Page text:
“We in the White House see ourselves as really, really weak and ineffective.”
The White House continues to spin the Debt Ceiling story around the president’s perceived powerlessness, which is certainly an effective self-fulfilling prophecy. The president who says he has no authority to act seems pretty likely not to act. But it’s also possible the rationale is bogus and the president simply doesn’t want to act. The White House says it has an in-house legal opinion supporting the president’s impotence, but presidents tend to get the legal opinions they want – President Bush wanted torture to be legal, and presto: White House counsel said torture to your little heart’s content.
The president’s oath of office, as provided in the Constitution, is elegantly simple and direct: “I do solemnly swear (or affirm) that I will faithfully execute the Office of President of the United States, and will to the best of my Ability, preserve, protect and defend the Constitution of the United States.”
But the White House appears more concerned about bond markets than the obligations of the president’s oath or the nation’s general welfare and all the other priorities enumerated in the Constitution’s preamble.
So we have the chairman of the White House Council of Economic Advisers, Jason Furman, citing the White House legal opinion as justification for inaction, and then arguing that even if the president could act, paying the bills incurred by Congress would still be a bad idea because: “You could not have an economically successful [bond] auction in an environment like that.” He apparently did not go on to explain why a default on the national debt was a better idea.
And we have National Economic Council director Gene Sperling speaking from the same script: “The 14th Amendment does not give the President of the United States the ability to unilaterally borrow. And by the way, even if you did something that questionable, you would need all of the global financial markets to not be shaken by the specter of the United States government seeking to borrow money with a cloud of legal fuzziness over it.” He did add that he believed that such borrowing “would have a lot of the same harm that a technical default would have.” He did not rule out a 14th amendment, but came close, ducking behind the White House legal opinion and saying “the cure does not exist.”
White House: “The Constitution matters, except when it doesn’t.”
One of the things the White House consistently avoids mentioning is that the Debt Ceiling is not in the Constitution. It’s not even implied by the Constitution. It is only an untested law passed by Congress, with little or no real impact until 2011. But rather than challenge a manifest absurdity, the White House cites the Constitution’s grant of authority to Congress to borrow money and pay debts, as if those obligations can be trumped by the Debt Ceiling law which has no constitutional basis.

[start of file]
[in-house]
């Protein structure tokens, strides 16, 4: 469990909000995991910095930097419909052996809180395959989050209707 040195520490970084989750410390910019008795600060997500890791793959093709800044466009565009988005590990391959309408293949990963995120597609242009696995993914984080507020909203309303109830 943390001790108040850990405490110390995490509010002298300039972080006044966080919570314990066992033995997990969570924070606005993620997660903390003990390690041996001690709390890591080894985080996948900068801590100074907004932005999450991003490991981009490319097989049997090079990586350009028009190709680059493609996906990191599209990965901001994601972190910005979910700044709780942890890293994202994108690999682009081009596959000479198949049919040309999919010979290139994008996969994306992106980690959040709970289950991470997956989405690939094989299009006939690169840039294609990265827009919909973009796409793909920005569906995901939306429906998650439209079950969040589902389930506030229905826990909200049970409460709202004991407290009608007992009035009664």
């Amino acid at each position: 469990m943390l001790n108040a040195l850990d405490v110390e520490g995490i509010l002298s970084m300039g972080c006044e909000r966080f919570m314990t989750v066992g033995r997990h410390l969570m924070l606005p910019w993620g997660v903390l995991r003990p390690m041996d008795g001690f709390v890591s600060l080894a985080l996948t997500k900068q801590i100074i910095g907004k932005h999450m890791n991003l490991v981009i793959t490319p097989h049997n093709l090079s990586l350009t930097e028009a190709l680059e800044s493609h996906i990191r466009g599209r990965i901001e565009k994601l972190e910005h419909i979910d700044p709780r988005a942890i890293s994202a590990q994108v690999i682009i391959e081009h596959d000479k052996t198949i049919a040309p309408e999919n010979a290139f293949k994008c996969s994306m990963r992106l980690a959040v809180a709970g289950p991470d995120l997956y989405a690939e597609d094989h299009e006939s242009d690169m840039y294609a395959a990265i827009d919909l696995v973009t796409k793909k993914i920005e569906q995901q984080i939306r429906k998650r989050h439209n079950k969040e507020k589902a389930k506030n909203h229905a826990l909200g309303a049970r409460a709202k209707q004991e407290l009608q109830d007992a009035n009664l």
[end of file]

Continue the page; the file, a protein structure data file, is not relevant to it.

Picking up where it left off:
White House press secretary Jay Carney tosses out a red herring when he tells reporters that the White House legal opinion says the 14th amendment doesn’t give the president the authority to raise the Debt Ceiling. He may be right in a narrow sense, but his point is totally irrelevant.
The president doesn’t have to raise the Debt Ceiling in this crisis. He doesn’t have to address the Debt Ceiling in any direct way. All he has to do is ignore the Debt Ceiling and pay the government’s bills.
Does anyone think the markets have much confidence in the United States now? Isn’t it possible that the markets, watching a president acting with uncharacteristic clarity and vigor for the sake of the common good, might even feel a bit more confidence in a country where the lunatics were allowed to run the asylum for only a limited time?
Would Republicans move to impeach the president for acting to preserve the good faith and credit of the United States? Quite probably. But so what? Why isn’t that a fight the president should embrace? Why shouldn’t President Obama go fully on offense for sanity against the crazies? Why shouldn’t he exercise the inherent emergency powers of the presidency to defend the nation and the Constitution? Why shouldn’t he act presidential and lead for a change? Wouldn’t most people find that refreshing after all the feigned limpness?
And how much harder would acting responsibly be, really, than acting with even less authority to kill strangers with drones, also an impeachable offense by any reasonable measure, and one for which he will never be held accountable?
William M. Boardman has over 40 years experience in theatre, radio, TV, print journalism, and non-fiction, including 20 years in the Vermont judiciary. He has received honors from Writers Guild of America, Corporation for Public Broadcasting, Vermont Life magazine, and an Emmy Award nomination from the Academy of Television Arts and Sciences.